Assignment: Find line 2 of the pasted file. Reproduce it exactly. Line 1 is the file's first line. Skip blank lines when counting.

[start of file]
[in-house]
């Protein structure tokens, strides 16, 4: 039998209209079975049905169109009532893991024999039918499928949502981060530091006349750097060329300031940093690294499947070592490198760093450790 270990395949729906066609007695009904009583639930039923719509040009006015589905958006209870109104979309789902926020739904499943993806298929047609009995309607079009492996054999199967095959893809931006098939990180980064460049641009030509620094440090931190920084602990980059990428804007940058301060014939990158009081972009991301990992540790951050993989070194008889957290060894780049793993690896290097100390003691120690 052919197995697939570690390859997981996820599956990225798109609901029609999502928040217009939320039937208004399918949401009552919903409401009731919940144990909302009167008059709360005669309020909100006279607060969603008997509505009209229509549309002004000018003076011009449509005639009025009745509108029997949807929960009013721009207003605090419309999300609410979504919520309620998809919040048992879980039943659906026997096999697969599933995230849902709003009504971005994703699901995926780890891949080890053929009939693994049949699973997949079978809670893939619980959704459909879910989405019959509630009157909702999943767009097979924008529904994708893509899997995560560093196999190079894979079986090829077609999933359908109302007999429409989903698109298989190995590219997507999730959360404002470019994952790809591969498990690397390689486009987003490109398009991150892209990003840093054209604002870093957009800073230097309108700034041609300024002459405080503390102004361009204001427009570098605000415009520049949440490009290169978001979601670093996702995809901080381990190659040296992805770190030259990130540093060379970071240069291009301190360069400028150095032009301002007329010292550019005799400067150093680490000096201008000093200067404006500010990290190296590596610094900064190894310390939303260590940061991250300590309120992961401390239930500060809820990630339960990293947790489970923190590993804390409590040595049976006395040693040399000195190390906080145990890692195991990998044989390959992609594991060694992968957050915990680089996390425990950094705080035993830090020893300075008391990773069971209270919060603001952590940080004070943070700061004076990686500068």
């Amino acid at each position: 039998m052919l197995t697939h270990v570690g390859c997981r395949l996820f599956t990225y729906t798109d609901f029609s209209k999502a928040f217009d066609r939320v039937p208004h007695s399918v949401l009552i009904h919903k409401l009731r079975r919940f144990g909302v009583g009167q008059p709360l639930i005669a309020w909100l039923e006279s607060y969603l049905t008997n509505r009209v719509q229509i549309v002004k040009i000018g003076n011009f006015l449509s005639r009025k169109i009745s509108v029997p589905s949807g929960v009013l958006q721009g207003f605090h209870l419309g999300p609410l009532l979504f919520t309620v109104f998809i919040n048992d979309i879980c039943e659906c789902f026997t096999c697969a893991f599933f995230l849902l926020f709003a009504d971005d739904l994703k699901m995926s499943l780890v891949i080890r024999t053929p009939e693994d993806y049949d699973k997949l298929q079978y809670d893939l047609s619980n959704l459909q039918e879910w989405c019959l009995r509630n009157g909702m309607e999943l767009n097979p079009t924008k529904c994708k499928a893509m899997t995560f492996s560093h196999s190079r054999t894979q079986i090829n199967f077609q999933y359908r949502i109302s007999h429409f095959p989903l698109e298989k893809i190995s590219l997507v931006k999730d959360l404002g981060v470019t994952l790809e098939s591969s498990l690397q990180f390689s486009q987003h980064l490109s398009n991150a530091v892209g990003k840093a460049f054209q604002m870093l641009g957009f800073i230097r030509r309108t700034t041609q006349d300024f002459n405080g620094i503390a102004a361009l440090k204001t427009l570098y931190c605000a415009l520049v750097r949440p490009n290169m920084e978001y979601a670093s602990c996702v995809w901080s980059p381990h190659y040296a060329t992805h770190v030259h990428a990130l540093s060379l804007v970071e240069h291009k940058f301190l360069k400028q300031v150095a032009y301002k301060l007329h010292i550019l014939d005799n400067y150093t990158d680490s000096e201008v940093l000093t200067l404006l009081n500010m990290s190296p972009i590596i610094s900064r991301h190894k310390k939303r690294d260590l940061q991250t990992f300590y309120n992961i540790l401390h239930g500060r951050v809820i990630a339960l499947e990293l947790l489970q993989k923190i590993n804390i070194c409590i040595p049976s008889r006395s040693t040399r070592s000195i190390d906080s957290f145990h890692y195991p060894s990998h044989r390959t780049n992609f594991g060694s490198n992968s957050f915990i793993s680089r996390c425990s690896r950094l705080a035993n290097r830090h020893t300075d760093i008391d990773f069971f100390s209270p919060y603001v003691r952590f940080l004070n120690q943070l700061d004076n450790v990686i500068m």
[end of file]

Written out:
């Protein structure tokens, strides 16, 4: 039998209209079975049905169109009532893991024999039918499928949502981060530091006349750097060329300031940093690294499947070592490198760093450790 270990395949729906066609007695009904009583639930039923719509040009006015589905958006209870109104979309789902926020739904499943993806298929047609009995309607079009492996054999199967095959893809931006098939990180980064460049641009030509620094440090931190920084602990980059990428804007940058301060014939990158009081972009991301990992540790951050993989070194008889957290060894780049793993690896290097100390003691120690 052919197995697939570690390859997981996820599956990225798109609901029609999502928040217009939320039937208004399918949401009552919903409401009731919940144990909302009167008059709360005669309020909100006279607060969603008997509505009209229509549309002004000018003076011009449509005639009025009745509108029997949807929960009013721009207003605090419309999300609410979504919520309620998809919040048992879980039943659906026997096999697969599933995230849902709003009504971005994703699901995926780890891949080890053929009939693994049949699973997949079978809670893939619980959704459909879910989405019959509630009157909702999943767009097979924008529904994708893509899997995560560093196999190079894979079986090829077609999933359908109302007999429409989903698109298989190995590219997507999730959360404002470019994952790809591969498990690397390689486009987003490109398009991150892209990003840093054209604002870093957009800073230097309108700034041609300024002459405080503390102004361009204001427009570098605000415009520049949440490009290169978001979601670093996702995809901080381990190659040296992805770190030259990130540093060379970071240069291009301190360069400028150095032009301002007329010292550019005799400067150093680490000096201008000093200067404006500010990290190296590596610094900064190894310390939303260590940061991250300590309120992961401390239930500060809820990630339960990293947790489970923190590993804390409590040595049976006395040693040399000195190390906080145990890692195991990998044989390959992609594991060694992968957050915990680089996390425990950094705080035993830090020893300075008391990773069971209270919060603001952590940080004070943070700061004076990686500068």